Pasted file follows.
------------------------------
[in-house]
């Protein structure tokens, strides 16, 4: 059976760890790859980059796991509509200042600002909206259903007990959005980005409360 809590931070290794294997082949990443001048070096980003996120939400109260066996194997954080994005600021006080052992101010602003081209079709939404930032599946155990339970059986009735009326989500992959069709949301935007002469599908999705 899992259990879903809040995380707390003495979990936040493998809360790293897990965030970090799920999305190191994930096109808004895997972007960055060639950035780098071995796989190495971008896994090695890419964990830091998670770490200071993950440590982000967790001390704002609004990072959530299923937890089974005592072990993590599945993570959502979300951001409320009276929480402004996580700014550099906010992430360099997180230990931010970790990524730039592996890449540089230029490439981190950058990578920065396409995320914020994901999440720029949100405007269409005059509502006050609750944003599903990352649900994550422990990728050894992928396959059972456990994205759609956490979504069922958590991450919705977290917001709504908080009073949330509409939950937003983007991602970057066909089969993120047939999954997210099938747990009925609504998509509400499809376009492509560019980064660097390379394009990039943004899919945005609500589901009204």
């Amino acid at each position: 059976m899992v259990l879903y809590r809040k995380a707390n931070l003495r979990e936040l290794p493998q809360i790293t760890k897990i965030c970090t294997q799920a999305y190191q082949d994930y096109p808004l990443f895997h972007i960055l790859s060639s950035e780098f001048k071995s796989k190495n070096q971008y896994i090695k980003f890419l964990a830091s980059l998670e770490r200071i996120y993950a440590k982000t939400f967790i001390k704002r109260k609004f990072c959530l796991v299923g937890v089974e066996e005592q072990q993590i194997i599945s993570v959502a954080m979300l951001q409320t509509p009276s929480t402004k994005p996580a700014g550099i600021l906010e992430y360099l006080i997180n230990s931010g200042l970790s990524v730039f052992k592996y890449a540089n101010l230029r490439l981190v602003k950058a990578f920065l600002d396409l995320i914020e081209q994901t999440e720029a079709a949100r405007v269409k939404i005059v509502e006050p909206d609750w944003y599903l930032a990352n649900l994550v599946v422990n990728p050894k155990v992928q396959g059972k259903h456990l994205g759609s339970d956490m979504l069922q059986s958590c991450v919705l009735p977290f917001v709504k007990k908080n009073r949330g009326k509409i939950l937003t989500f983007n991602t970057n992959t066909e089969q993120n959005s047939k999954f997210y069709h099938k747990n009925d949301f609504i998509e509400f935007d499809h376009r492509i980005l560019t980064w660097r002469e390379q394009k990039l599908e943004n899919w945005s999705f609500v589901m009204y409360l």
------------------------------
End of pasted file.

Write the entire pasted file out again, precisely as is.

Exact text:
[in-house]
């Protein structure tokens, strides 16, 4: 059976760890790859980059796991509509200042600002909206259903007990959005980005409360 809590931070290794294997082949990443001048070096980003996120939400109260066996194997954080994005600021006080052992101010602003081209079709939404930032599946155990339970059986009735009326989500992959069709949301935007002469599908999705 899992259990879903809040995380707390003495979990936040493998809360790293897990965030970090799920999305190191994930096109808004895997972007960055060639950035780098071995796989190495971008896994090695890419964990830091998670770490200071993950440590982000967790001390704002609004990072959530299923937890089974005592072990993590599945993570959502979300951001409320009276929480402004996580700014550099906010992430360099997180230990931010970790990524730039592996890449540089230029490439981190950058990578920065396409995320914020994901999440720029949100405007269409005059509502006050609750944003599903990352649900994550422990990728050894992928396959059972456990994205759609956490979504069922958590991450919705977290917001709504908080009073949330509409939950937003983007991602970057066909089969993120047939999954997210099938747990009925609504998509509400499809376009492509560019980064660097390379394009990039943004899919945005609500589901009204």
């Amino acid at each position: 059976m899992v259990l879903y809590r809040k995380a707390n931070l003495r979990e936040l290794p493998q809360i790293t760890k897990i965030c970090t294997q799920a999305y190191q082949d994930y096109p808004l990443f895997h972007i960055l790859s060639s950035e780098f001048k071995s796989k190495n070096q971008y896994i090695k980003f890419l964990a830091s980059l998670e770490r200071i996120y993950a440590k982000t939400f967790i001390k704002r109260k609004f990072c959530l796991v299923g937890v089974e066996e005592q072990q993590i194997i599945s993570v959502a954080m979300l951001q409320t509509p009276s929480t402004k994005p996580a700014g550099i600021l906010e992430y360099l006080i997180n230990s931010g200042l970790s990524v730039f052992k592996y890449a540089n101010l230029r490439l981190v602003k950058a990578f920065l600002d396409l995320i914020e081209q994901t999440e720029a079709a949100r405007v269409k939404i005059v509502e006050p909206d609750w944003y599903l930032a990352n649900l994550v599946v422990n990728p050894k155990v992928q396959g059972k259903h456990l994205g759609s339970d956490m979504l069922q059986s958590c991450v919705l009735p977290f917001v709504k007990k908080n009073r949330g009326k509409i939950l937003t989500f983007n991602t970057n992959t066909e089969q993120n959005s047939k999954f997210y069709h099938k747990n009925d949301f609504i998509e509400f935007d499809h376009r492509i980005l560019t980064w660097r002469e390379q394009k990039l599908e943004n899919w945005s999705f609500v589901m009204y409360l």